*Decries bureaucratic bottlenecks in accessing N1tr COVID-19 intervention funds
By Victor Ahiuma-Young, LAGOS
The Organised Private Sector of Nigeria, OPSN, Tuesday, in Lagos, raised the alarm that Nigeria’s economy was grappling with the worst economic growth in the country’s history.
According to OPSN, “Today, it is obvious that the Nigerian economy is challenged on many fronts and unless crucial economic reforms and political will are demonstrated, the teething problems might cripple the economy.”
OPSN comprises Manufacturers Association of Nigeria, MAN; Nigeria Association of Chambers of Commerce, Industry, Mines and Agriculture, NACCIMA; Nigeria Employers’ Consultative Association, NECA; Nigeria Association of Small Scale Industries, NASSI, and Nigeria Association of Small and Medium Enterprises, NASME.
Briefing on behalf of the group, its Chairman and President of NECA, Taiwo Adeniyi, in a nine-point statement, lamented the bureaucratic bottlenecks at accessing the over N1 trillion COVID-19 intervention funds instituted by the Central Bank of Nigeria, CBN, to stimulate and revamp the economy through structured refinancing and loans.
Mr Adeniyi said: “Having experienced two recessions within the last five years, the economy is currently grappling with the worst economic growth in the country’s history.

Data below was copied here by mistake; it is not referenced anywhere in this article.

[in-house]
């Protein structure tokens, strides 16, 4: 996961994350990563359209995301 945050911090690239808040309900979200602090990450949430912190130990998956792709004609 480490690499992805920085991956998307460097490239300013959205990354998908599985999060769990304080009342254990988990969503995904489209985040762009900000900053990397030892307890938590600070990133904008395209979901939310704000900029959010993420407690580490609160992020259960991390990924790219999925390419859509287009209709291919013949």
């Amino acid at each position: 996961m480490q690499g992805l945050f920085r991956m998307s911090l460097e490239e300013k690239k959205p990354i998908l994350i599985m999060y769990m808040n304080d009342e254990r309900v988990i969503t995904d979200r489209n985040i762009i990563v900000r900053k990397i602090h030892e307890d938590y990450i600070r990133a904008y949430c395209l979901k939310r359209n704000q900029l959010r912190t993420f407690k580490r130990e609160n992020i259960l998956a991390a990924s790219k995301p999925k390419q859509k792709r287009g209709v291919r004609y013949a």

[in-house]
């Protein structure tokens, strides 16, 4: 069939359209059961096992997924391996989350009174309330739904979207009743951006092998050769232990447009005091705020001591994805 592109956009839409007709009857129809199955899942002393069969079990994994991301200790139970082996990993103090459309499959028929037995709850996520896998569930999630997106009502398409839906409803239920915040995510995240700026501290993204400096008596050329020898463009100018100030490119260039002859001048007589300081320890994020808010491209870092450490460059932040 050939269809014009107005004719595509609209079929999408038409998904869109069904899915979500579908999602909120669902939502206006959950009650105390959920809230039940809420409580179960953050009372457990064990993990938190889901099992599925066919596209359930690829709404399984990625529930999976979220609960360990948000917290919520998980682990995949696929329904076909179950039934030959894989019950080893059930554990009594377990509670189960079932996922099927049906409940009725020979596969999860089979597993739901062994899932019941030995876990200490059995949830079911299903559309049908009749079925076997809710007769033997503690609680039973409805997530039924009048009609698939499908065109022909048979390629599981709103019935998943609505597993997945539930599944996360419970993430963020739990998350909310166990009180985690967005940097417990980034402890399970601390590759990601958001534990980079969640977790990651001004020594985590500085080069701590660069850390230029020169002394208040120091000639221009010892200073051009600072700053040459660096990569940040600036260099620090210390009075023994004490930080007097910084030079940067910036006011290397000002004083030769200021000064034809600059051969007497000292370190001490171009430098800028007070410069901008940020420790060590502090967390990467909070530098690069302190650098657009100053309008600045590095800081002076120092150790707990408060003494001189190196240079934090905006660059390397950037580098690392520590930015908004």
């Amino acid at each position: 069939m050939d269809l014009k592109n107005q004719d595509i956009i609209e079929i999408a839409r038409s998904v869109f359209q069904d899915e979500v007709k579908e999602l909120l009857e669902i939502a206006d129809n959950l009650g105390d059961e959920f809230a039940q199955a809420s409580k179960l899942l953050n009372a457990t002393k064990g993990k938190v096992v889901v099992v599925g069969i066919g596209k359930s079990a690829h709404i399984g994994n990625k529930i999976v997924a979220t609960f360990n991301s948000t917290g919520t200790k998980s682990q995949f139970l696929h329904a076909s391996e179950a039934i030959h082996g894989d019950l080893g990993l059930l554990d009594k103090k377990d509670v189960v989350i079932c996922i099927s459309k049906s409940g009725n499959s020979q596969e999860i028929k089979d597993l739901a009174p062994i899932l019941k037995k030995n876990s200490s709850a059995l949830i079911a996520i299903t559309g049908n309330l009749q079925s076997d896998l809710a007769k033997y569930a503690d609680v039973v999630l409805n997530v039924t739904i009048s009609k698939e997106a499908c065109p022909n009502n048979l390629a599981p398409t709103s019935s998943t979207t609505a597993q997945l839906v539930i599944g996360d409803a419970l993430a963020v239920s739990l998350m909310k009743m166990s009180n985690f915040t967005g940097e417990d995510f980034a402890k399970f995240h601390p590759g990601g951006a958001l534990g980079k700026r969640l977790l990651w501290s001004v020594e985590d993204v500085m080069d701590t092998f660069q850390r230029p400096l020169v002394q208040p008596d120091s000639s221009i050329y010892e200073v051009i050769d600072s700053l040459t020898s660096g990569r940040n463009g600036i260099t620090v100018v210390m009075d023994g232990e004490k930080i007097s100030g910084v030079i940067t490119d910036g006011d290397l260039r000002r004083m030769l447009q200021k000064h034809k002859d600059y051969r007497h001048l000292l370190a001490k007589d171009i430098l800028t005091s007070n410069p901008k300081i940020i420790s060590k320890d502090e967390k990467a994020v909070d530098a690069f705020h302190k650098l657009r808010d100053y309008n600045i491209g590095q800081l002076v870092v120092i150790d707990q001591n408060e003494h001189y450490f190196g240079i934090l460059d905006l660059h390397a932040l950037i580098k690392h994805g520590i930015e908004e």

“With inflation rate of 18.12 percent (as at April 2021); high unemployment of about 33.3 percent; worsening insecurity level and the negative effects of the global pandemic, the nation definitely needs to take proactive and definite steps to remain competitive and attractive to investors.
“It is alarming that the largest economy in Africa is also one of the most challenged. Nigeria, which has the world’s highest number of extremely poor citizens, is on track to set yet another record: the highest unemployment rate.
“In the list of 82 countries monitored by Bloomberg, a third of the labour force is unemployed or works just a few hours per week, second only to Namibia.
“It is important to note that Nigeria’s unemployment rate is the highest among Africa’s top 10 largest economies.
“We cannot deny that the increase in unemployment in 2020 represented a slowdown in economic activity, owing largely to global pandemic and the resultant drop in demand for oil that led to drop in oil prices.
“Over the last five years, unemployment has more than quadrupled, and the World Bank warned even before the Coronavirus pandemic that Nigeria could house a quarter of the poorest people in the world within a decade.
“Since there is no one-size-fits-all solution to salvaging an economy facing multi-faceted challenges like ours, the business community and key stakeholders in the Nigeria Project believe that the economy can still undergo an economic renaissance that will place it among the world’s top economies in order to achieve its desired goals, which will be meaningfully reflected in the well-being of its people.”
The group suggested a mix of fiscal, monetary and trade policies with political will in delivering the necessary impetus to bring the economy back on tracks.